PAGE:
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Claire G Coleman on ‘Enclave’

Described by reviewer Stefan Brazulaitis as Brave New World for the smartphone generation, Enclave (Hachette, July), Claire G Coleman’s third novel, centres on a young woman who lives in the walled city of Safetown—until she is exiled to the surrounding wastelands and begins to discover the truth. Daring to hope for a brighter future, Enclave shows why Coleman is such an important voice in Australian science fiction. Brazulaitis spoke to the author.

Enclave starts with a setting evocative of classic futuristic dystopias, but then takes the reader on a very different journey. What are your thoughts on dystopian fiction in general and what was your motivation to write the novel?

Dystopian fiction is a powerful tool to unpack and interrogate the world we currently live in.  It can be effective to extend current trends into an imaginary future and see where that takes us, what sort of world might arise if we don’t change our path to prevent it. 

I can imagine some possible futures for the world, and for the country currently called Australia, if we don’t change our path, and those futures are worlds I don’t want to live in. I believe most people are basically good and hope people might rethink their prejudices and trajectories if they can imagine where we are, perhaps, going.

Without giving too much away about the story, this is a far more optimistic book—specifically through the actions of characters who have the agency to be kind or cruel, but who choose kindness—than your previous speculative fiction novels. How does this relate to your own thoughts of the future and human nature?

No matter how bad things get I truly believe people genuinely want to do the right thing. Most evil comes about by good people trying to do the right thing and their actions leading to the world becoming far worse. It is so easy to be kind, so easy to act in a manner that will help others.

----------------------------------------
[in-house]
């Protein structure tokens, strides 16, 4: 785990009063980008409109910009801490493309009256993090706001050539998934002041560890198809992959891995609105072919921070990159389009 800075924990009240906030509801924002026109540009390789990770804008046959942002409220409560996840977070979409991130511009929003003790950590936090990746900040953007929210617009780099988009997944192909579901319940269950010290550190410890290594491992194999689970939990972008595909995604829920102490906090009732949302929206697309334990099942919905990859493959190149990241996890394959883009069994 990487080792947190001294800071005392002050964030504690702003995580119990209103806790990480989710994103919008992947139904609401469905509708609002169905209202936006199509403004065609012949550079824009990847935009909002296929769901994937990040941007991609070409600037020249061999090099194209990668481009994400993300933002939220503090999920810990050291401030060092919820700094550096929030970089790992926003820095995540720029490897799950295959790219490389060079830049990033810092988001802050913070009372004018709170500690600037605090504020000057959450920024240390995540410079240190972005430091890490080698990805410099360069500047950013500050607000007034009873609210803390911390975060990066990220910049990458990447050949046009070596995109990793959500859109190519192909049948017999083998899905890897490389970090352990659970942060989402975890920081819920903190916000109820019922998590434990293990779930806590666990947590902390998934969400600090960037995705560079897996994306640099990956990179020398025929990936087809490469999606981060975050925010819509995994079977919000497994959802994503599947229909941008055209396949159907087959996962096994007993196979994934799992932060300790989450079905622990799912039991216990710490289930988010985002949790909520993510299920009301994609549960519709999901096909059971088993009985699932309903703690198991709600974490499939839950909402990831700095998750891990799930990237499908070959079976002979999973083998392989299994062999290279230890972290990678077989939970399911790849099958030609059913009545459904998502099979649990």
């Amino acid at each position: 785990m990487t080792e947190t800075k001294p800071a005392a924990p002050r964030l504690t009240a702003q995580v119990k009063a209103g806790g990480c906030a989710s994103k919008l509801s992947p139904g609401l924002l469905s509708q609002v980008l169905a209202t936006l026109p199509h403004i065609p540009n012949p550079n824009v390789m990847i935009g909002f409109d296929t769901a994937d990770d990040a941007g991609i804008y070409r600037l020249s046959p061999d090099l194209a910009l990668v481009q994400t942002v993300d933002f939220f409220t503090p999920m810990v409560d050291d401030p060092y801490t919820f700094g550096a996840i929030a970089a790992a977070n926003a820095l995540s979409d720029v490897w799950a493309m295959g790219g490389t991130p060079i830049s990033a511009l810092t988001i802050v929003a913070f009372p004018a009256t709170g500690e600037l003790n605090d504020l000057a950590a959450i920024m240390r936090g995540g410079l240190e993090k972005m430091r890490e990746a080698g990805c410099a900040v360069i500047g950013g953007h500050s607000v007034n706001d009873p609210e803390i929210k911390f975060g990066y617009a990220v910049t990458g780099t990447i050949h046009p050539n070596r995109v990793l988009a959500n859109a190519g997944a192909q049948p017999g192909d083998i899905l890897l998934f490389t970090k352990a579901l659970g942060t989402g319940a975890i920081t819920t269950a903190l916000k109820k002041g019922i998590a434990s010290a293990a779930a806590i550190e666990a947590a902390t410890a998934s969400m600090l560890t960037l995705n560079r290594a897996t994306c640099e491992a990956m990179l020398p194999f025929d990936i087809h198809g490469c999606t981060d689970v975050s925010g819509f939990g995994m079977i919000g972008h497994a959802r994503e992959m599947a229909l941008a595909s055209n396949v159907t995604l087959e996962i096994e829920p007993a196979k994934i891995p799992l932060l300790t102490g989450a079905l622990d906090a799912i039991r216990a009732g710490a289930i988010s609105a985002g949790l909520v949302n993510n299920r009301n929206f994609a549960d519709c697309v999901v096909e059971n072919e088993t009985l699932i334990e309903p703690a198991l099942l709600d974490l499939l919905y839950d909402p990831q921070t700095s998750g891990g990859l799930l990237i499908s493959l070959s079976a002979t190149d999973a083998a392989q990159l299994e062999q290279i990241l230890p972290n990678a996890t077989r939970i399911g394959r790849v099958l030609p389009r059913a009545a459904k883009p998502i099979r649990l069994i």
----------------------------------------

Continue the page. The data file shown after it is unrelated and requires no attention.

I want to encourage people to be kind, because kindness makes a real difference (and it’s really not hard to do) but I also want people to consider more deeply the consequences of their actions. It’s too easy to make the world worse.

The early part of Enclave is set in a community with values that many readers will find disturbing—though sadly familiar—which is later juxtaposed with the world outside it. Can you talk about your process of creating Safetown and the Australia beyond its walls?

Over the last few years I have become aware of increasing political polarisation and a rise in people trying to isolate themselves from opinions and lives different to their own. I wondered what sort of world would come about if the current cultural tendency towards isolation continued.

The rest of the world outside of Safetown was created as a contrast and to place it in context. Safetown is a character, and the world was created to give it somewhere to live.

Science fiction has a long history of cultural critique—authors like Ursula Le Guin and Octavia Butler spring to mind. You’ve written both fiction and nonfiction that speaks to social and cultural issues. Do you find there’s a different process or voice when writing between these genres?

I think I use basically the same voice when moving between fiction and nonfiction but the processes are quite different between the genres. Both genres begin with research and understanding and with a message that I want to deliver. After that they become quite different.

In my fiction I create or build a world to tell the story, to deliver the message. World, characters and story become a framework and the tools to interrogate the world and to say what I want to say. In nonfiction, on the other hand, the facts and analysis are delivered directly, embellished by the linguistic techniques of fiction but speaking directly about reality.

Both my fiction and nonfiction, importantly, are based in truth.

Are there any projects, fiction or nonfiction, that you are currently working on that you would like to talk about?

When I write a novel I am driven, it feels like the story makes me write it.  I currently have no novel clamouring for my attention. On the other hand I am starting collaborative work in theatre and film. On top of my dramatic work I dream of completing and compiling a collection of shorter fiction, drawing together my last five years of short stories, and creating new works that will enhance the collection.

Read Stefen Brazulaitis’s review of Enclave here.


Category: Features Interview